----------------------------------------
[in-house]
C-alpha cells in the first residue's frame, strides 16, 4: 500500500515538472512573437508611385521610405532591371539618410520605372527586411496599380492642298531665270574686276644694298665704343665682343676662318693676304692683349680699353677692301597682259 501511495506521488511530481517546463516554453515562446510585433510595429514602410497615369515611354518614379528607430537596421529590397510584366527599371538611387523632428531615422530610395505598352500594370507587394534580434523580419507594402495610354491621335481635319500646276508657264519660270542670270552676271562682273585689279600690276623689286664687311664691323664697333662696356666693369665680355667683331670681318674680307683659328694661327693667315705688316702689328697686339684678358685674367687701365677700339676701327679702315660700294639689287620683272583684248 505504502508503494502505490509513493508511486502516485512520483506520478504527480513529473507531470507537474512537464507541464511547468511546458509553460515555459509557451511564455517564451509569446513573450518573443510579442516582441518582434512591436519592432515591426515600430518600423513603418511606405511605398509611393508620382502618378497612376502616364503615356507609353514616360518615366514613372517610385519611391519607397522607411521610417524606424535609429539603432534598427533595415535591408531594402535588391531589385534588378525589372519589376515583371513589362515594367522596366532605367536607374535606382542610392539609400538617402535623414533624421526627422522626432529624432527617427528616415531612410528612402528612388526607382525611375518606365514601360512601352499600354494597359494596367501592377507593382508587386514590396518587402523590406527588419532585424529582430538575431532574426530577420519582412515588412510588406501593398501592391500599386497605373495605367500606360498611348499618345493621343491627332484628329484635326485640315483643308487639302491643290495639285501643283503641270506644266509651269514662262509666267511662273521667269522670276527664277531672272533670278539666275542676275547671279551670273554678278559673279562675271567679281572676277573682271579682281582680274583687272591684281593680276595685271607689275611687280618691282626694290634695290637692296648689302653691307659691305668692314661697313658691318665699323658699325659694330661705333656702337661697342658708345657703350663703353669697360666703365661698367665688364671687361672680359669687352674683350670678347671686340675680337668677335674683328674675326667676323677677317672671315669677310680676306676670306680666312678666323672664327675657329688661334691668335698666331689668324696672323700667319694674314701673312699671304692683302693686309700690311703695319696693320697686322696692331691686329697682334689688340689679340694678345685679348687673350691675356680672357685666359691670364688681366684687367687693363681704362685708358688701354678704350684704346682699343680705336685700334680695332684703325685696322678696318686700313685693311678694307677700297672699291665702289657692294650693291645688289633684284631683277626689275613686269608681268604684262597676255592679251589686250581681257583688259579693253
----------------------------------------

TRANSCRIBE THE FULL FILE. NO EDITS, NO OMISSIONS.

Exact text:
[in-house]
C-alpha cells in the first residue's frame, strides 16, 4: 500500500515538472512573437508611385521610405532591371539618410520605372527586411496599380492642298531665270574686276644694298665704343665682343676662318693676304692683349680699353677692301597682259 501511495506521488511530481517546463516554453515562446510585433510595429514602410497615369515611354518614379528607430537596421529590397510584366527599371538611387523632428531615422530610395505598352500594370507587394534580434523580419507594402495610354491621335481635319500646276508657264519660270542670270552676271562682273585689279600690276623689286664687311664691323664697333662696356666693369665680355667683331670681318674680307683659328694661327693667315705688316702689328697686339684678358685674367687701365677700339676701327679702315660700294639689287620683272583684248 505504502508503494502505490509513493508511486502516485512520483506520478504527480513529473507531470507537474512537464507541464511547468511546458509553460515555459509557451511564455517564451509569446513573450518573443510579442516582441518582434512591436519592432515591426515600430518600423513603418511606405511605398509611393508620382502618378497612376502616364503615356507609353514616360518615366514613372517610385519611391519607397522607411521610417524606424535609429539603432534598427533595415535591408531594402535588391531589385534588378525589372519589376515583371513589362515594367522596366532605367536607374535606382542610392539609400538617402535623414533624421526627422522626432529624432527617427528616415531612410528612402528612388526607382525611375518606365514601360512601352499600354494597359494596367501592377507593382508587386514590396518587402523590406527588419532585424529582430538575431532574426530577420519582412515588412510588406501593398501592391500599386497605373495605367500606360498611348499618345493621343491627332484628329484635326485640315483643308487639302491643290495639285501643283503641270506644266509651269514662262509666267511662273521667269522670276527664277531672272533670278539666275542676275547671279551670273554678278559673279562675271567679281572676277573682271579682281582680274583687272591684281593680276595685271607689275611687280618691282626694290634695290637692296648689302653691307659691305668692314661697313658691318665699323658699325659694330661705333656702337661697342658708345657703350663703353669697360666703365661698367665688364671687361672680359669687352674683350670678347671686340675680337668677335674683328674675326667676323677677317672671315669677310680676306676670306680666312678666323672664327675657329688661334691668335698666331689668324696672323700667319694674314701673312699671304692683302693686309700690311703695319696693320697686322696692331691686329697682334689688340689679340694678345685679348687673350691675356680672357685666359691670364688681366684687367687693363681704362685708358688701354678704350684704346682699343680705336685700334680695332684703325685696322678696318686700313685693311678694307677700297672699291665702289657692294650693291645688289633684284631683277626689275613686269608681268604684262597676255592679251589686250581681257583688259579693253